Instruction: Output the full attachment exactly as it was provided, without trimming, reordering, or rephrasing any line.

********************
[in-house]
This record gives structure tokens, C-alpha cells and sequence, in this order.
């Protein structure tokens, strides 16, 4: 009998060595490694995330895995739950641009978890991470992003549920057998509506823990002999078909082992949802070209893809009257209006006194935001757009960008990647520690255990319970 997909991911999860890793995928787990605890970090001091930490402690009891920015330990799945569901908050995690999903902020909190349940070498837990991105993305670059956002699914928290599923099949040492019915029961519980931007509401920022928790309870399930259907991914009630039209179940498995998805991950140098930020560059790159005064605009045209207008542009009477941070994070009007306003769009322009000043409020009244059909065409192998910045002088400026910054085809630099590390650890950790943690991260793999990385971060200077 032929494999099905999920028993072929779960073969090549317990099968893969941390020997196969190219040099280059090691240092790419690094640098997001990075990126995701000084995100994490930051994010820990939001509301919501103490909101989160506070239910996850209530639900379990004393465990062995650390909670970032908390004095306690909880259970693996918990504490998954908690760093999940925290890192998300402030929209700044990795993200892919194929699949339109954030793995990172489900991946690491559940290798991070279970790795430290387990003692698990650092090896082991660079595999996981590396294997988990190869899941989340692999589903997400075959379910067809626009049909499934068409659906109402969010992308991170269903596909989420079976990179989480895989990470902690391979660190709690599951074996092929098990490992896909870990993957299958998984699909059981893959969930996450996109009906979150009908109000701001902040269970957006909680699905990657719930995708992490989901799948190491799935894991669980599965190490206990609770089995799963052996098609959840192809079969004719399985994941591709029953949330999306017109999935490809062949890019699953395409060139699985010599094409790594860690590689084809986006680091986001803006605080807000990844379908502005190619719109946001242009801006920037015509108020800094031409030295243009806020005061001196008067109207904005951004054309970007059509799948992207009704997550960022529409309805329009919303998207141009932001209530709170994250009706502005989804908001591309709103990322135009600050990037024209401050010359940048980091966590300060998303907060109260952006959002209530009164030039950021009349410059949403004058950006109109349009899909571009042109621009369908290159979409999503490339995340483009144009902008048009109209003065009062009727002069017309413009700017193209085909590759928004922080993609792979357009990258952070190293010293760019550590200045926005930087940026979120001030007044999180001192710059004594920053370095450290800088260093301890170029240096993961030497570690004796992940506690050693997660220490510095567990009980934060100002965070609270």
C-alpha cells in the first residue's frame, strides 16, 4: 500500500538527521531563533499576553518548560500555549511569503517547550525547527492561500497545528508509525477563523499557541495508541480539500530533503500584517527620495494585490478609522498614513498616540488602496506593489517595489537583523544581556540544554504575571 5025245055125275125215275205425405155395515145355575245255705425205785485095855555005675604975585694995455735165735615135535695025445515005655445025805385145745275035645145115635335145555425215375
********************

[in-house]
This record gives structure tokens, C-alpha cells and sequence, in this order.
């Protein structure tokens, strides 16, 4: 009998060595490694995330895995739950641009978890991470992003549920057998509506823990002999078909082992949802070209893809009257209006006194935001757009960008990647520690255990319970 997909991911999860890793995928787990605890970090001091930490402690009891920015330990799945569901908050995690999903902020909190349940070498837990991105993305670059956002699914928290599923099949040492019915029961519980931007509401920022928790309870399930259907991914009630039209179940498995998805991950140098930020560059790159005064605009045209207008542009009477941070994070009007306003769009322009000043409020009244059909065409192998910045002088400026910054085809630099590390650890950790943690991260793999990385971060200077 032929494999099905999920028993072929779960073969090549317990099968893969941390020997196969190219040099280059090691240092790419690094640098997001990075990126995701000084995100994490930051994010820990939001509301919501103490909101989160506070239910996850209530639900379990004393465990062995650390909670970032908390004095306690909880259970693996918990504490998954908690760093999940925290890192998300402030929209700044990795993200892919194929699949339109954030793995990172489900991946690491559940290798991070279970790795430290387990003692698990650092090896082991660079595999996981590396294997988990190869899941989340692999589903997400075959379910067809626009049909499934068409659906109402969010992308991170269903596909989420079976990179989480895989990470902690391979660190709690599951074996092929098990490992896909870990993957299958998984699909059981893959969930996450996109009906979150009908109000701001902040269970957006909680699905990657719930995708992490989901799948190491799935894991669980599965190490206990609770089995799963052996098609959840192809079969004719399985994941591709029953949330999306017109999935490809062949890019699953395409060139699985010599094409790594860690590689084809986006680091986001803006605080807000990844379908502005190619719109946001242009801006920037015509108020800094031409030295243009806020005061001196008067109207904005951004054309970007059509799948992207009704997550960022529409309805329009919303998207141009932001209530709170994250009706502005989804908001591309709103990322135009600050990037024209401050010359940048980091966590300060998303907060109260952006959002209530009164030039950021009349410059949403004058950006109109349009899909571009042109621009369908290159979409999503490339995340483009144009902008048009109209003065009062009727002069017309413009700017193209085909590759928004922080993609792979357009990258952070190293010293760019550590200045926005930087940026979120001030007044999180001192710059004594920053370095450290800088260093301890170029240096993961030497570690004796992940506690050693997660220490510095567990009980934060100002965070609270």
C-alpha cells in the first residue's frame, strides 16, 4: 500500500538527521531563533499576553518548560500555549511569503517547550525547527492561500497545528508509525477563523499557541495508541480539500530533503500584517527620495494585490478609522498614513498616540488602496506593489517595489537583523544581556540544554504575571 5025245055125275125215275205425405155395515145355575245255705425205785485095855555005675604975585694995455735165735615135535695025445515005655445025805385145745275035645145115635335145555425215375